How Liberty Helps The Poor
From Liberty Unbound
As a libertarian I want the policies I prefer to actually become the law. But libertarian policies will never be enacted in a democratic society if poor and lower-middle-class voters stand against libertarian ideals. A significant number of Americans can be classified as the working poor. It is inherently difficult for laws to come into being that oppose their perceived interests.
The solution to this problem is not to rail against the poor. The solution is to convince the working poor that free-market capitalism does not oppose working-class interests and that the free market favors the working class just as much as it favors the rich. Libertarians must be able to make a persuasive argument that free-market capitalism benefits the poor, and that it is better for them than socialism or socialistic programs.
Here are four kinds of arguments that may be useful.
1. The Efficiency Argument
Socialists like to appeal to poor people by proposing a redistribution of wealth. The idea is that when a pie has been cut into pieces so that some people get big chunks and other people get crumbs, the fair thing is to reslice the pie into equal portions. But that is only one way to increase what people get. If you make the whole pie bigger, everyone’s portion gets bigger — and you don’t have to mess up the pie by reslicing it. Everyone can understand this metaphor. What it means is that the economy is not a zero-sum game. When new wealth is created, everyone can win, without the inefficiency of social disruption.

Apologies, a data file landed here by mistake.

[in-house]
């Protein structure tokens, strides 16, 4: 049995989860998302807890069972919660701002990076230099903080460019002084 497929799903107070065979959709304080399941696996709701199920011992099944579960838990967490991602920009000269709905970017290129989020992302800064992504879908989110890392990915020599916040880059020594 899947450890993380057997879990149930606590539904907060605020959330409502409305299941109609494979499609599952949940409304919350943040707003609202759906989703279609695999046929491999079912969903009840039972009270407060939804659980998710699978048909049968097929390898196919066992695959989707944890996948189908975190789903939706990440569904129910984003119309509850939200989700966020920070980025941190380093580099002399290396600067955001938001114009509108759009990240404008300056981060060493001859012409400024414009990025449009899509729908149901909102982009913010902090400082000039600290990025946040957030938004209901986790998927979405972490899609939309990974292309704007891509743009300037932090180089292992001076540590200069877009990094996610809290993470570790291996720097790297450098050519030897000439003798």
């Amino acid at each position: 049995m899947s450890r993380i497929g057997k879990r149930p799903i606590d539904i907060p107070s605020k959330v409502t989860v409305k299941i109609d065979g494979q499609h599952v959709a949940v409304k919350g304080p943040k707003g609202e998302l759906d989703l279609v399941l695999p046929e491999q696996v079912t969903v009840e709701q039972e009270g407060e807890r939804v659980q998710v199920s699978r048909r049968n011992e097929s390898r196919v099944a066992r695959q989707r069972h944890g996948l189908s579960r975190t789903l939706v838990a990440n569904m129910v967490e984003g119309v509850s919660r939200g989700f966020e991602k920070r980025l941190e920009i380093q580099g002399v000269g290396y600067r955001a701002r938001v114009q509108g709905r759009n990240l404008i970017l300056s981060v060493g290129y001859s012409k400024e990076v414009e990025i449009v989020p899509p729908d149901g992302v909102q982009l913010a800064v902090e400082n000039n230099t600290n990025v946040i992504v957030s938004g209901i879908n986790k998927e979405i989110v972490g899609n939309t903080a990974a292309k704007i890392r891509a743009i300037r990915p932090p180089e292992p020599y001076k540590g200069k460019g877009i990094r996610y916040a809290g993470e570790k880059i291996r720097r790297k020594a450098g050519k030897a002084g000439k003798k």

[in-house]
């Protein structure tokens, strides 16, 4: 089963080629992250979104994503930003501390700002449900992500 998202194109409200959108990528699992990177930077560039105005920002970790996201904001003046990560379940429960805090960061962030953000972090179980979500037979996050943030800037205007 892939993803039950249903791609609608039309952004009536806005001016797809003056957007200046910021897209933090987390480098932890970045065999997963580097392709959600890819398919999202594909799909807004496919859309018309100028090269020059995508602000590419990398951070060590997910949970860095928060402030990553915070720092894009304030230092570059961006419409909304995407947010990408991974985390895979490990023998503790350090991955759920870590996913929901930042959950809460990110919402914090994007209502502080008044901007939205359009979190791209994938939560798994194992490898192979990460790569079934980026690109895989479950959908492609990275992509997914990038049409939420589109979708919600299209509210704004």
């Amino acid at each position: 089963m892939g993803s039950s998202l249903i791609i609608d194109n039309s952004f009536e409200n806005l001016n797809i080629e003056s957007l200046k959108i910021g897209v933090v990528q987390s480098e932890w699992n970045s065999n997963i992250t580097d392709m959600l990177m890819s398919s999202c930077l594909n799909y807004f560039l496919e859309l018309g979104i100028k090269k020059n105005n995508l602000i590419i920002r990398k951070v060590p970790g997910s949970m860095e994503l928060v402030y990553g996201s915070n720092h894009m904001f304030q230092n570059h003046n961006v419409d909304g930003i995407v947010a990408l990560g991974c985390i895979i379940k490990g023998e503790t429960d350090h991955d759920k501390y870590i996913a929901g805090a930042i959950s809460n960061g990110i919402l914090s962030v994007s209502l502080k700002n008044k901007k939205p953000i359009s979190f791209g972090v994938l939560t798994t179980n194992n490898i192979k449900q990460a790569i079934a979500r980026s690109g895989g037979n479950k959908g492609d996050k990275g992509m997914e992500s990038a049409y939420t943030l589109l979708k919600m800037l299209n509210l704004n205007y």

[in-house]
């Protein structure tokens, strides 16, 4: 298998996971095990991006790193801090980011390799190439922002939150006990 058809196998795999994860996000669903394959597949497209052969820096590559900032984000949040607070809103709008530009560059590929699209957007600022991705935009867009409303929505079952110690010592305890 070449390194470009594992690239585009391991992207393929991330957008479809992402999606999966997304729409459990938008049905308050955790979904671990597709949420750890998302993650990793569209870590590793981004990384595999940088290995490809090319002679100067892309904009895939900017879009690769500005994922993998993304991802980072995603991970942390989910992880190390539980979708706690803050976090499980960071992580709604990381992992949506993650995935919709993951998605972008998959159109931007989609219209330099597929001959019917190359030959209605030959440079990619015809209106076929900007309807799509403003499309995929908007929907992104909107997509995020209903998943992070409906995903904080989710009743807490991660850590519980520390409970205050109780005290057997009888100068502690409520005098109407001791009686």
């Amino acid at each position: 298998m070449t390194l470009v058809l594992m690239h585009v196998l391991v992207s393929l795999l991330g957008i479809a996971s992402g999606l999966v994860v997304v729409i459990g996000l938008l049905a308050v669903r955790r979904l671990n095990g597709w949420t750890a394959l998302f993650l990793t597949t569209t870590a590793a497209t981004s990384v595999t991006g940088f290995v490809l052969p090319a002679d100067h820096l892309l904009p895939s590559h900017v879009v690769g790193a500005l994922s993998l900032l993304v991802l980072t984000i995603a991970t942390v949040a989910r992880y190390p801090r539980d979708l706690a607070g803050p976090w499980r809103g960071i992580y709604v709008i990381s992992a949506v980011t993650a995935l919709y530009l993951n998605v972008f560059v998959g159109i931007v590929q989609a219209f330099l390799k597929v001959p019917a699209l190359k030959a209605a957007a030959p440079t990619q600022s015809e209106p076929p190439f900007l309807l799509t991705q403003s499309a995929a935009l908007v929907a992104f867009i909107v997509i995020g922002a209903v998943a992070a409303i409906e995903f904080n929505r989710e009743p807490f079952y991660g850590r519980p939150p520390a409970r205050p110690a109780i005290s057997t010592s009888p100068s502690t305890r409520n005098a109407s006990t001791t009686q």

Under capitalism the poor can buy products that are both good and cheap, because competition forces market efficiency. The standard of living for poor people in wealthy economies, economies operating by means of the profit motive, is visibly higher than that of poor people in poor economies. Capitalism is the most efficient producer of wealth. A poor person in America benefits from the productivity of the entire free-market system, which creates jobs paying wages that comparable workers in third-world countries can only dream of. If poor people in America compare themselves to rich people in America, it seems that they have little, but the comparison that is relevant to the point at issue — capitalism or socialism — is with similar people in noncapitalist societies. Only that comparison reveals what capitalism offers to the working class — a larger and larger economic “pie.”
It is a classic libertarian observation that because consumers are the ones making choices in a free market, the market supplies what people want at the prices they are willing to pay; whereas in a socialist economy the choices are made by bureaucrats who, even if they are saints, will still lack the detailed information about each consumer’s wants that can enable goods and services to be distributed efficiently. True, some rich people splurge on yachts and some poor people splurge on ham sandwiches, but capitalism will get you your ham sandwich more efficiently than socialism.
Socialists like to argue that their policies help poor people whom the efficient market ignores — for example, by providing a minimum wage to make sure that everyone has enough money. But regulations that interfere with the market also interfere with people’s ability to get what they choose at the price they can pay for it. For example, if an employer is not free to offer a lower salary, then he will simply not be able to hire people, or will hire fewer people, whereas with an unregulated salary he would have been able to offer more jobs. This would be true even of a government-owned business. And when the minimum wage for the people who work in the grocery store goes up, the price of food goes up too, and the poor have to pay that price.
2. The Ambition Argument
Under socialism, the rich (if any) and the middle class are taxed according to how productive they are, whereas the poor are given goods and services in proportion to how much they need them. This tends to solidify the classes. The more successful a worker is and the more productive he becomes, the more he will be taxed and the harder it will be for him to rise from one class to the other.